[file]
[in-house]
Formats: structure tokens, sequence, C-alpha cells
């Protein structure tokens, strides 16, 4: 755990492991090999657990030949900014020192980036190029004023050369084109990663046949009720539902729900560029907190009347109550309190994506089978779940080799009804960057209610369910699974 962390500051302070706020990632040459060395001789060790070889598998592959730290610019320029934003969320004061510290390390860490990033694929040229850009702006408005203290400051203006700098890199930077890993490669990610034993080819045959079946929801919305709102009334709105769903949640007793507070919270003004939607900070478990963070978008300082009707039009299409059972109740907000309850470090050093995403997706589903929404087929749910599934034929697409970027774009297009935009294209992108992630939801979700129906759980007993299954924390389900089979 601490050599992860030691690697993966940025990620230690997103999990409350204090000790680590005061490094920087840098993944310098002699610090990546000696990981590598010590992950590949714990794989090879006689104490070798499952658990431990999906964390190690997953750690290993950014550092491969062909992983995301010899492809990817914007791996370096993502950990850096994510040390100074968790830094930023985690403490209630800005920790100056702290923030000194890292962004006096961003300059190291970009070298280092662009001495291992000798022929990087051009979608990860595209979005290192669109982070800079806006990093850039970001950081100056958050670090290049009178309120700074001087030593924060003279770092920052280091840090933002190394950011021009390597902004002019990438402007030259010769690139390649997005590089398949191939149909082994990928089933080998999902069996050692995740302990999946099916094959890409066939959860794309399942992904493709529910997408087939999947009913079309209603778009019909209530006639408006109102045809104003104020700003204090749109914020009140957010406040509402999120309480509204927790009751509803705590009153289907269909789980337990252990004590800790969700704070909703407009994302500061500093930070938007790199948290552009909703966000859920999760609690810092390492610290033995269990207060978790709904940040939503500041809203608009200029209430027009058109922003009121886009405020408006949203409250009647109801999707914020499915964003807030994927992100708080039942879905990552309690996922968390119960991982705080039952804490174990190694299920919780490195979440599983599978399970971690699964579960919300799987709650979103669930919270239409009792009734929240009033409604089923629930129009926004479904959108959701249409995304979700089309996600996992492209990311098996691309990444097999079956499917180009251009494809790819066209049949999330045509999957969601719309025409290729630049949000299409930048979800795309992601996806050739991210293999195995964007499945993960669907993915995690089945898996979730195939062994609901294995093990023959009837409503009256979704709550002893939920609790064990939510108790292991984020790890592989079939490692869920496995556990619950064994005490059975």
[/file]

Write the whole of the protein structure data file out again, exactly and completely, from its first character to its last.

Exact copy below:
[in-house]
Formats: structure tokens, sequence, C-alpha cells
């Protein structure tokens, strides 16, 4: 755990492991090999657990030949900014020192980036190029004023050369084109990663046949009720539902729900560029907190009347109550309190994506089978779940080799009804960057209610369910699974 962390500051302070706020990632040459060395001789060790070889598998592959730290610019320029934003969320004061510290390390860490990033694929040229850009702006408005203290400051203006700098890199930077890993490669990610034993080819045959079946929801919305709102009334709105769903949640007793507070919270003004939607900070478990963070978008300082009707039009299409059972109740907000309850470090050093995403997706589903929404087929749910599934034929697409970027774009297009935009294209992108992630939801979700129906759980007993299954924390389900089979 601490050599992860030691690697993966940025990620230690997103999990409350204090000790680590005061490094920087840098993944310098002699610090990546000696990981590598010590992950590949714990794989090879006689104490070798499952658990431990999906964390190690997953750690290993950014550092491969062909992983995301010899492809990817914007791996370096993502950990850096994510040390100074968790830094930023985690403490209630800005920790100056702290923030000194890292962004006096961003300059190291970009070298280092662009001495291992000798022929990087051009979608990860595209979005290192669109982070800079806006990093850039970001950081100056958050670090290049009178309120700074001087030593924060003279770092920052280091840090933002190394950011021009390597902004002019990438402007030259010769690139390649997005590089398949191939149909082994990928089933080998999902069996050692995740302990999946099916094959890409066939959860794309399942992904493709529910997408087939999947009913079309209603778009019909209530006639408006109102045809104003104020700003204090749109914020009140957010406040509402999120309480509204927790009751509803705590009153289907269909789980337990252990004590800790969700704070909703407009994302500061500093930070938007790199948290552009909703966000859920999760609690810092390492610290033995269990207060978790709904940040939503500041809203608009200029209430027009058109922003009121886009405020408006949203409250009647109801999707914020499915964003807030994927992100708080039942879905990552309690996922968390119960991982705080039952804490174990190694299920919780490195979440599983599978399970971690699964579960919300799987709650979103669930919270239409009792009734929240009033409604089923629930129009926004479904959108959701249409995304979700089309996600996992492209990311098996691309990444097999079956499917180009251009494809790819066209049949999330045509999957969601719309025409290729630049949000299409930048979800795309992601996806050739991210293999195995964007499945993960669907993915995690089945898996979730195939062994609901294995093990023959009837409503009256979704709550002893939920609790064990939510108790292991984020790890592989079939490692869920496995556990619950064994005490059975």